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CDC adds new rules for screening cruise ship passengers and back to back cruisers

15 May 2021
Matt Hochberg

The U.S. Centers for Disease Control and Prevention (CDC) has made another update to its rules for cruise ships wishing to restart cruises from the United States.

On Friday, the federal agency added new guidelines to its Operations Manual, which provide the cruise industry with requirements and recommendations for cruises to begin.

These directions apply to both test cruises, as well as revenue cruises while the Conditional Sail Order (CSO) is in effect.

Screening new cruise ship passengers

The CDC now requires cruise lines to look for symptoms or signs of COVID-19 and screen for a known close contact exposure to a person with COVID-19 within the past 14 days.

Passengers with signs or symptoms of COVID-19 could still go on the cruise if they are fully vaccinated, but denied boarding if not fully vaccinated and without documentation of recovery.

Passengers who have a known close contact exposure in the past 14 days will also be denied boarding if not fully vaccinated and without documentation of recovery. Fully vaccinated may board at the cruise line's discretion.

The CDC defines documentation of recovery from COVID-19 as:

  • Paper or electronic copies of their previous positive viral test result (dated no more than 90 days ago), and
  • A signed letter, on official letterhead that contains the name, address, and phone number of a licensed healthcare provider or public health official, stating that the traveler has been cleared to end isolation and therefore can travel. A letter that states that they have been cleared to end isolation to return to work or school is also acceptable. The letter does not have to specifically mention travel.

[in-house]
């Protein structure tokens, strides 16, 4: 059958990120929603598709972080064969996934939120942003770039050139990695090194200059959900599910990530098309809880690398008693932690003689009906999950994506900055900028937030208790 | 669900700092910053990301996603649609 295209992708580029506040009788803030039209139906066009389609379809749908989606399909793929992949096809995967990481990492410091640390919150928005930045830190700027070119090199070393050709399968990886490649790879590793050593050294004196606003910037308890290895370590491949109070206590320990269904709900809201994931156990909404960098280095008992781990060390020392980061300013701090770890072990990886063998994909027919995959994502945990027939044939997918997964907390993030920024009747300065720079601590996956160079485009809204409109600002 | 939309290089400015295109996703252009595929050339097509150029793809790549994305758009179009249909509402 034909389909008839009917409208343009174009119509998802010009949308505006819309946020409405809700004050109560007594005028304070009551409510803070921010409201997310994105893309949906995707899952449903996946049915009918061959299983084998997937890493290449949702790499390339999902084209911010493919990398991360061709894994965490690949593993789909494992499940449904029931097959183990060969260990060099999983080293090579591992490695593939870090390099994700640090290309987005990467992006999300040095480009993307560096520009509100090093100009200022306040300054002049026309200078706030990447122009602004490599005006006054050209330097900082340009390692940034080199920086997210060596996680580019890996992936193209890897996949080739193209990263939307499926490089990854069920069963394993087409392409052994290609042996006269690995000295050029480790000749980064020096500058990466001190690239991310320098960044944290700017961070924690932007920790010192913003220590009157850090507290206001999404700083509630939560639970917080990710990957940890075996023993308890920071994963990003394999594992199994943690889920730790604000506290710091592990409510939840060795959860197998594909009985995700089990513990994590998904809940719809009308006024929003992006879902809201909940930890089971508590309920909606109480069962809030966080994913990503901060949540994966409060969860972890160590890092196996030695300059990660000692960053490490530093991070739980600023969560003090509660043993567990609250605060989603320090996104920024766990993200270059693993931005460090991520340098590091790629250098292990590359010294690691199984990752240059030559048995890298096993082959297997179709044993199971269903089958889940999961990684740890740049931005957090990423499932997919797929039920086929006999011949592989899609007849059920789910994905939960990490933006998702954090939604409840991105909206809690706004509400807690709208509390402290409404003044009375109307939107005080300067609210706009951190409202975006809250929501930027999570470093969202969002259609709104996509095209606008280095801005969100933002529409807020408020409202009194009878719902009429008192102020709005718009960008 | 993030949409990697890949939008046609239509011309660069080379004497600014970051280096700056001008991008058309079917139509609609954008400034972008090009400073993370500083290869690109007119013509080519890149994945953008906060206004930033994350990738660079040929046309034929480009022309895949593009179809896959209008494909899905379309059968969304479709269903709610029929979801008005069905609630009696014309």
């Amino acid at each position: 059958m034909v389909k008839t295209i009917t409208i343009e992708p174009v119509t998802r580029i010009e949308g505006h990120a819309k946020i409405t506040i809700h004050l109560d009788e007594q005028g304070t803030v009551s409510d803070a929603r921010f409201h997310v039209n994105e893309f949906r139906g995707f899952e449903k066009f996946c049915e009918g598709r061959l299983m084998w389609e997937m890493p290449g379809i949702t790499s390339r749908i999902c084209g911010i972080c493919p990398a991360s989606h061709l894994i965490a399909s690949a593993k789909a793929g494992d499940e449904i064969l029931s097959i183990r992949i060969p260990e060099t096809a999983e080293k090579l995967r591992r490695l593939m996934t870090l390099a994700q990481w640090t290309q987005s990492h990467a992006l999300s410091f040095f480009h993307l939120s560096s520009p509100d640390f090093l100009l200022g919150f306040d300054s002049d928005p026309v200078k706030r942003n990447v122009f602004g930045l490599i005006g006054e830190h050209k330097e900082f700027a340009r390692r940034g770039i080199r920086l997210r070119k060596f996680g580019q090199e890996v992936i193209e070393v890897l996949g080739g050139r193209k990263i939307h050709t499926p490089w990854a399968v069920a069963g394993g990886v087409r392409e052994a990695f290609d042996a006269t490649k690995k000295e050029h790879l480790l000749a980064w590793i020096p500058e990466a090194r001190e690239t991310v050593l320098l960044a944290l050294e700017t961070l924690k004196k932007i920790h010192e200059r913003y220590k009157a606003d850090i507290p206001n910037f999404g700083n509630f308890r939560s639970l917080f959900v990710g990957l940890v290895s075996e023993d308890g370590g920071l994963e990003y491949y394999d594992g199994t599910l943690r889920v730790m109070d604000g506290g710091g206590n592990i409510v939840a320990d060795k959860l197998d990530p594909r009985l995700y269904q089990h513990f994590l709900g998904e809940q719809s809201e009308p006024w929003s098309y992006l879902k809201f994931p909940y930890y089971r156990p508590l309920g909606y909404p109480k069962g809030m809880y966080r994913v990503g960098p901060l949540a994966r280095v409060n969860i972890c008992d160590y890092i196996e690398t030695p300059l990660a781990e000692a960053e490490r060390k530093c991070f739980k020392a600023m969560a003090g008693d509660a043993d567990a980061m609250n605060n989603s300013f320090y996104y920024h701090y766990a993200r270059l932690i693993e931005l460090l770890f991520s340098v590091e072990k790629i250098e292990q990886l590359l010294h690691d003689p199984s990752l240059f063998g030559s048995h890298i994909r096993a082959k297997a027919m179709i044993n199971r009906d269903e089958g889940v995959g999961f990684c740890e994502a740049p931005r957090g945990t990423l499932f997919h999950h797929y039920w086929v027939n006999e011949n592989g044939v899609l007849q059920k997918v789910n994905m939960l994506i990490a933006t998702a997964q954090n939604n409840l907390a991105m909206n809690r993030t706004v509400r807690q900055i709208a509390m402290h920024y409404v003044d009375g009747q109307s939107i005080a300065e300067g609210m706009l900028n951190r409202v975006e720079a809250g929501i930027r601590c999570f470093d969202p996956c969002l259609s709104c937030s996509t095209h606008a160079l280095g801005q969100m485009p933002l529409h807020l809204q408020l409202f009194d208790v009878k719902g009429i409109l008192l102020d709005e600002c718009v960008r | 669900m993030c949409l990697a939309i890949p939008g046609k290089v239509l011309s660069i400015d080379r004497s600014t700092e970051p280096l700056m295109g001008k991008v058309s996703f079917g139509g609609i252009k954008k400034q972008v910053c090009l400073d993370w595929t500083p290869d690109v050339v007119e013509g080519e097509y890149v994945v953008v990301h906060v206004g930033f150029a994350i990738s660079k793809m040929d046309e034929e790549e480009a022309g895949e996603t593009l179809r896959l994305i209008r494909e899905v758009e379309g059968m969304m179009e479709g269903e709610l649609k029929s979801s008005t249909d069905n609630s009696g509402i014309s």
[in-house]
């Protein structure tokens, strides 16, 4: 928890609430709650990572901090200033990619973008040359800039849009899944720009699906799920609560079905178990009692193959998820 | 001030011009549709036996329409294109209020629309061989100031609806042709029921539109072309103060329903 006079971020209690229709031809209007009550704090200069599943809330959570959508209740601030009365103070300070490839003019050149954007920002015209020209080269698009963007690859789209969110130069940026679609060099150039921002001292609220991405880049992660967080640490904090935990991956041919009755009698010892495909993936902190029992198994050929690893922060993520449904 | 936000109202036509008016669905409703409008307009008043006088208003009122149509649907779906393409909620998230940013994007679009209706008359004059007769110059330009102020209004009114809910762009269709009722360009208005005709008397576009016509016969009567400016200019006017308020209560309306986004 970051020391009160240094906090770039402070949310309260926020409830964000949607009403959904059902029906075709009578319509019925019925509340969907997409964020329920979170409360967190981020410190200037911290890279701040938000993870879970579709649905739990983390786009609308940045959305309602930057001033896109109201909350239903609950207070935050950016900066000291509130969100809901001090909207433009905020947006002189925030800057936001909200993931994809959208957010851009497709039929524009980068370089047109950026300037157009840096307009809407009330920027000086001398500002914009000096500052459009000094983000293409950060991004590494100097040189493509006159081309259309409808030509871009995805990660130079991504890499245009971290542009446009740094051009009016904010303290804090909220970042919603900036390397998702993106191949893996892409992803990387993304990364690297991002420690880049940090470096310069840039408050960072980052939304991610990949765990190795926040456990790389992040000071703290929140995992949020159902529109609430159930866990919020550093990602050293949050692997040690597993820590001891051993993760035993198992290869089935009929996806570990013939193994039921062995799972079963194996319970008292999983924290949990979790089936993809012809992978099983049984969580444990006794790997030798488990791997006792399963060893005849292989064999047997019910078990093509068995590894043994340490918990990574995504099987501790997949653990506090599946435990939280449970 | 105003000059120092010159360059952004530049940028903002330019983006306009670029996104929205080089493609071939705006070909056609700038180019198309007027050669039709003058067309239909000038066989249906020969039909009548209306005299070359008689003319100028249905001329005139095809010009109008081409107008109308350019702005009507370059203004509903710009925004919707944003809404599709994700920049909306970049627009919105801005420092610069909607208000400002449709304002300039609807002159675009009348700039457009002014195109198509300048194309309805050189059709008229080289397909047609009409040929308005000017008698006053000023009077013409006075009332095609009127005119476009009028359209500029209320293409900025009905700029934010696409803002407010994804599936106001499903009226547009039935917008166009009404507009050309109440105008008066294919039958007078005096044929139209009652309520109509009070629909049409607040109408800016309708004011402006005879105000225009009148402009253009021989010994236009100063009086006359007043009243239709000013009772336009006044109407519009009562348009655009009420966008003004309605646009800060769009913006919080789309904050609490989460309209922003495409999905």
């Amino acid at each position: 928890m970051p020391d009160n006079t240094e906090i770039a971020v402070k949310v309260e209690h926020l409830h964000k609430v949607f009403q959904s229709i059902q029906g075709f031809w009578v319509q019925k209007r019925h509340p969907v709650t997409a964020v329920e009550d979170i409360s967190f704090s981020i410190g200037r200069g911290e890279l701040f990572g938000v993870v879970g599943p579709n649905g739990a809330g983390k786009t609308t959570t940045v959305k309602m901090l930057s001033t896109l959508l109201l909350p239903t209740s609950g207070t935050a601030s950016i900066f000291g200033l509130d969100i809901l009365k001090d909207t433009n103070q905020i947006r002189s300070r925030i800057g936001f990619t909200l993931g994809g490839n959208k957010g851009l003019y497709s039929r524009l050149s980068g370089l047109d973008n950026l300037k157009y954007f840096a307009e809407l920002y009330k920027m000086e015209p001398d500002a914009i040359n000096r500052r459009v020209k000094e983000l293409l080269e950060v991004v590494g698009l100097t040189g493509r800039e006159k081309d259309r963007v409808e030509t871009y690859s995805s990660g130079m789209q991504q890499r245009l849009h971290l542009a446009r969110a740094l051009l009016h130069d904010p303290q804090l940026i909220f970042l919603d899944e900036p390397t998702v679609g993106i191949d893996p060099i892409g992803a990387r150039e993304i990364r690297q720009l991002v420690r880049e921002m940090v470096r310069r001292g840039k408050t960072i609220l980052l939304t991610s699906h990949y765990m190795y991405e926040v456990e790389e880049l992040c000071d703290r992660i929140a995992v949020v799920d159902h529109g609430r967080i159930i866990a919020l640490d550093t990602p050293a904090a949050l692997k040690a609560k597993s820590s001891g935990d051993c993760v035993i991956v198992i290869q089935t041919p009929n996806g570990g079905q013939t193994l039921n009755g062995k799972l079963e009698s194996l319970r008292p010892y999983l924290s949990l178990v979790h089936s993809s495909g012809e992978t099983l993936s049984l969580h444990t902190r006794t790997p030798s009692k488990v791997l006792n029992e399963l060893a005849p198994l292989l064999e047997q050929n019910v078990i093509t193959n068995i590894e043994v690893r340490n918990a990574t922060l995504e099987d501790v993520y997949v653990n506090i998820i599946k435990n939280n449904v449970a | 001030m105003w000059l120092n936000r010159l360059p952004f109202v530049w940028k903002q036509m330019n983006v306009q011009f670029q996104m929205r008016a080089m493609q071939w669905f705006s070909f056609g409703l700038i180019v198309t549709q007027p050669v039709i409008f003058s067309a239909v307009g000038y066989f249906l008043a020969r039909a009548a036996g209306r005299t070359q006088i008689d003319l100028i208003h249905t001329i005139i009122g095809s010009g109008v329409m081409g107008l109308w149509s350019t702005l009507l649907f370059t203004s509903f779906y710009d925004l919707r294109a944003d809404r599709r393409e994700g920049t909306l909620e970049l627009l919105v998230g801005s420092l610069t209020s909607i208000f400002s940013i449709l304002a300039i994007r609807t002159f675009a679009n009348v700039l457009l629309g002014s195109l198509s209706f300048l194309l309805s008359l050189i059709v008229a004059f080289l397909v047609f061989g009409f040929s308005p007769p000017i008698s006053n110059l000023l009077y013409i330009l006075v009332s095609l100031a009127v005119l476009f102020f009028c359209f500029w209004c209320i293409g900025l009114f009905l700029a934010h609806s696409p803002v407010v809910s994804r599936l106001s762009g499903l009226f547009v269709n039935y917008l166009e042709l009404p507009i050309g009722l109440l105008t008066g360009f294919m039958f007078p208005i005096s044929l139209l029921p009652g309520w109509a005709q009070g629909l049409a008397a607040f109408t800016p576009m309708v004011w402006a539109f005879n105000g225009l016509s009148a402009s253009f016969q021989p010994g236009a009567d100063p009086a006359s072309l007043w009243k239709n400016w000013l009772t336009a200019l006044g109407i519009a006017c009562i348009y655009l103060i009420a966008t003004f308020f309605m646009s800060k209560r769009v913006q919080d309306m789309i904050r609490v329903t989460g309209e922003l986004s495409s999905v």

Passenger testing on test cruises and revenue cruises

The CDC outlined what type of tests are required for fully and unvaccinated passengers.

Fully vaccinated passengers do not need to be tested on embarkation day, disembarkation day, or even going on a back to back sailing. While embarkation testing is not required, international travelers arriving in the U.S. are recommended to be tested 3-5 days after arrival, including those who are fully vaccinated. Cruise operators may follow this recommendation at their discretion.

Those that are not vaccinated, will need to take a Viral (NAAT or antigen) test for embarkation day, disembarkation day, and if doing a back to back.

The CDC gives cruise lines choices in which tests cruise lines can administer, but the agency recommends Nucleic Acid Amplification Test (NAAT) for use on cruise ships because it is less likely to miss cases of SARS-CoV-2 infection (i.e., higher sensitivity) when compared to antigen testing.

What is a NAAT test? There are a few of them, but the most well-known is the reverse transcription polymerase chain reaction (RT-PCR) test.

The CDC also says self-tests are not accepted at this time.

Another round of changes by the CDC

The updates are the latest revision by the CDC, following months of inaction.

On Wednesday, the CDC issued new updates as well and relaxed a few rules related to mask wearing on a cruise ship.

Much of the cruise industry has called on the CDC to provide updated guidance that matches the science of today, as well as the realities of what is happening in society.

Royal Caribbean International President and CEO Michael Bayley welcomed the updates as a "step" towards cruises returning, "Late last night we received multiple updates to the CSO from the CDC. All reflect the significant progress made with the vaccines."

"Reading the updates last night and this morning give me increased optimism. Today the light at the end of this long dark tunnel is bright. One step at a time !"

And the Operations Manual for cruise lines still retains a great deal of requirements that are either outdated, or things no other industry is compelled to do, such as designating certain stairwells as "up" and "down",or suggesting guests wear a proximity band to alert them if they are too close to someone else.

Norwegian Cruise Line Holdings (NCLH) CEO Frank Del Rio has been the most outspoken critic of the CDC, and told Fox News recently the CDC was "unfair" in its treatment of the cruise industry.

"Every other transportation venue, entertainment venue, hospitality venue is open around the country, and we're still shut down after 15 months," he told Cavuto. "It's unfair. It's un-American."

"If there was science-fact information, we would accept it," Del Rio said. "They never shared any data with us, any scientific data or any data, period, and so, look, it seems to me they make this stuff up as they go along."